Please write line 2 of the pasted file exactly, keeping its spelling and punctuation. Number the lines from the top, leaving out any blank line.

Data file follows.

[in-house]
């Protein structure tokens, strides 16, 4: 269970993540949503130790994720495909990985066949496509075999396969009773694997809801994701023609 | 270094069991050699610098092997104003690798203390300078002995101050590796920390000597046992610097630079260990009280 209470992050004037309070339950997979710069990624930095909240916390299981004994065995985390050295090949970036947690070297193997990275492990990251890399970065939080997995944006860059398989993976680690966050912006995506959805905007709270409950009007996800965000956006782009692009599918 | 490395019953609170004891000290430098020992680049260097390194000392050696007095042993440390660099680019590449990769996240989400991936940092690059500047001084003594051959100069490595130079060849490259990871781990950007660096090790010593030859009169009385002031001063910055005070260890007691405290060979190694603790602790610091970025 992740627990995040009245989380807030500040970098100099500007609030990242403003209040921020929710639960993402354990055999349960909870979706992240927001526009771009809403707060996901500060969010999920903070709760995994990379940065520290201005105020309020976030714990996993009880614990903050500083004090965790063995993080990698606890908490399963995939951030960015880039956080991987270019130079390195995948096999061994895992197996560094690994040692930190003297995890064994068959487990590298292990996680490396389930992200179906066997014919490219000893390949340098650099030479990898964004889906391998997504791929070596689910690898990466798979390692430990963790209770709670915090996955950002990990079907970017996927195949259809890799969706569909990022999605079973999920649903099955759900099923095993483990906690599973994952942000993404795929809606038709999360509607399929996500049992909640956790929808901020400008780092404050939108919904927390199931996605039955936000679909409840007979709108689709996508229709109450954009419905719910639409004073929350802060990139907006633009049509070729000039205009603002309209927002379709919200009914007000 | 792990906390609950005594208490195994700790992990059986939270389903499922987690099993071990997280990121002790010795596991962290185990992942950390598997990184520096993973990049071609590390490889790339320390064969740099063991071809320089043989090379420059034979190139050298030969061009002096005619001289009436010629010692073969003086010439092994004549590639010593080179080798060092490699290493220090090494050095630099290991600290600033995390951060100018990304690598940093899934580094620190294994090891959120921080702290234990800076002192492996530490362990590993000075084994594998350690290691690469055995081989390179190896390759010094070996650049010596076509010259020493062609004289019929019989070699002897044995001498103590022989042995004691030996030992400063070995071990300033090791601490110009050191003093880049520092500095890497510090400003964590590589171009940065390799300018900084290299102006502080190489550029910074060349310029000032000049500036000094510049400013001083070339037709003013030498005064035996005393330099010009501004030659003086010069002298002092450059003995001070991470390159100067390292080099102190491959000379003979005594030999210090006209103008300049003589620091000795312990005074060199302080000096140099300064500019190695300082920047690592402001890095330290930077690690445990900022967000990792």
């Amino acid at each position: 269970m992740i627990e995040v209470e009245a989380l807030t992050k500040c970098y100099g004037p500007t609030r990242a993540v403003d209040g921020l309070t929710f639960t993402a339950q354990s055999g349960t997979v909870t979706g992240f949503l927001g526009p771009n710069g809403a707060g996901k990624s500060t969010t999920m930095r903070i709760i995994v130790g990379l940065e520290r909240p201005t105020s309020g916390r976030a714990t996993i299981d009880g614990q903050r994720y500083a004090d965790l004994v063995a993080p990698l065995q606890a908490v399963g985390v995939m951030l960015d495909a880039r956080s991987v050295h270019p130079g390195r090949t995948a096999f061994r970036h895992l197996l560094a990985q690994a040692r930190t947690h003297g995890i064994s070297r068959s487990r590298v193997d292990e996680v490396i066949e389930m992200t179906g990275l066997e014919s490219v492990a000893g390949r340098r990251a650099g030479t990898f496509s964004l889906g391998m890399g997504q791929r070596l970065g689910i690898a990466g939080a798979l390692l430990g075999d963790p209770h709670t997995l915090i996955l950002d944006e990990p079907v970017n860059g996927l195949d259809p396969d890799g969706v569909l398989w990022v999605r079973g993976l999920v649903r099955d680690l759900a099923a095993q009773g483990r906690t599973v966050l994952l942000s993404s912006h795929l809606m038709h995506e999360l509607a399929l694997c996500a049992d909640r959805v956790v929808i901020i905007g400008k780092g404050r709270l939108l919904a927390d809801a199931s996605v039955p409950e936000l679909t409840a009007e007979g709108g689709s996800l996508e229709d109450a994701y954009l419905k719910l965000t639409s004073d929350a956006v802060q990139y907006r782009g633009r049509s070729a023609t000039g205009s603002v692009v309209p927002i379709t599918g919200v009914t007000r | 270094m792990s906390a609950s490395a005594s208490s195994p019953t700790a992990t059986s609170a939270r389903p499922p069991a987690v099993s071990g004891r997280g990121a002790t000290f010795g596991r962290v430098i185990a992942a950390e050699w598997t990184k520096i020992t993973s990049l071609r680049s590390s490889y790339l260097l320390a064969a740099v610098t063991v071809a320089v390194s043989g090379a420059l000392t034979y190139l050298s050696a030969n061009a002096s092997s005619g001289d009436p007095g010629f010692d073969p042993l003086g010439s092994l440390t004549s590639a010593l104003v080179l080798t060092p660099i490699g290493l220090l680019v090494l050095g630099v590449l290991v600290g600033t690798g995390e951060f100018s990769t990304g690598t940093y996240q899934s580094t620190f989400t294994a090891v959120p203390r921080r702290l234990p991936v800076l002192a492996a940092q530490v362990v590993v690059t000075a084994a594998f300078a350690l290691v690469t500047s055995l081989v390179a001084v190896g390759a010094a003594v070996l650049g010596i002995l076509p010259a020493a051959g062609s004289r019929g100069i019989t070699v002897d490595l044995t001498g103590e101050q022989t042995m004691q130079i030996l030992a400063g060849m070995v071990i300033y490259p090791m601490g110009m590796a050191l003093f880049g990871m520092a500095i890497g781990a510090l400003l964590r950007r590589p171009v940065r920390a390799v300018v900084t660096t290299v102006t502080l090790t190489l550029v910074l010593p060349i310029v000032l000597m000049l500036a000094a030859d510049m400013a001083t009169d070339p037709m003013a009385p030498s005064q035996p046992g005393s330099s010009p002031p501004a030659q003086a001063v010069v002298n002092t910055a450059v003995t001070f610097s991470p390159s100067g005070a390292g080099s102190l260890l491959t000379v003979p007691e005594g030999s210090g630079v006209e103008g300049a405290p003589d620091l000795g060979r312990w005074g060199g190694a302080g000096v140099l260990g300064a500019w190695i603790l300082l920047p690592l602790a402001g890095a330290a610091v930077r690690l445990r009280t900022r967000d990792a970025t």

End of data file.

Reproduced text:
């Protein structure tokens, strides 16, 4: 269970993540949503130790994720495909990985066949496509075999396969009773694997809801994701023609 | 270094069991050699610098092997104003690798203390300078002995101050590796920390000597046992610097630079260990009280 209470992050004037309070339950997979710069990624930095909240916390299981004994065995985390050295090949970036947690070297193997990275492990990251890399970065939080997995944006860059398989993976680690966050912006995506959805905007709270409950009007996800965000956006782009692009599918 | 490395019953609170004891000290430098020992680049260097390194000392050696007095042993440390660099680019590449990769996240989400991936940092690059500047001084003594051959100069490595130079060849490259990871781990950007660096090790010593030859009169009385002031001063910055005070260890007691405290060979190694603790602790610091970025 992740627990995040009245989380807030500040970098100099500007609030990242403003209040921020929710639960993402354990055999349960909870979706992240927001526009771009809403707060996901500060969010999920903070709760995994990379940065520290201005105020309020976030714990996993009880614990903050500083004090965790063995993080990698606890908490399963995939951030960015880039956080991987270019130079390195995948096999061994895992197996560094690994040692930190003297995890064994068959487990590298292990996680490396389930992200179906066997014919490219000893390949340098650099030479990898964004889906391998997504791929070596689910690898990466798979390692430990963790209770709670915090996955950002990990079907970017996927195949259809890799969706569909990022999605079973999920649903099955759900099923095993483990906690599973994952942000993404795929809606038709999360509607399929996500049992909640956790929808901020400008780092404050939108919904927390199931996605039955936000679909409840007979709108689709996508229709109450954009419905719910639409004073929350802060990139907006633009049509070729000039205009603002309209927002379709919200009914007000 | 792990906390609950005594208490195994700790992990059986939270389903499922987690099993071990997280990121002790010795596991962290185990992942950390598997990184520096993973990049071609590390490889790339320390064969740099063991071809320089043989090379420059034979190139050298030969061009002096005619001289009436010629010692073969003086010439092994004549590639010593080179080798060092490699290493220090090494050095630099290991600290600033995390951060100018990304690598940093899934580094620190294994090891959120921080702290234990800076002192492996530490362990590993000075084994594998350690290691690469055995081989390179190896390759010094070996650049010596076509010259020493062609004289019929019989070699002897044995001498103590022989042995004691030996030992400063070995071990300033090791601490110009050191003093880049520092500095890497510090400003964590590589171009940065390799300018900084290299102006502080190489550029910074060349310029000032000049500036000094510049400013001083070339037709003013030498005064035996005393330099010009501004030659003086010069002298002092450059003995001070991470390159100067390292080099102190491959000379003979005594030999210090006209103008300049003589620091000795312990005074060199302080000096140099300064500019190695300082920047690592402001890095330290930077690690445990900022967000990792």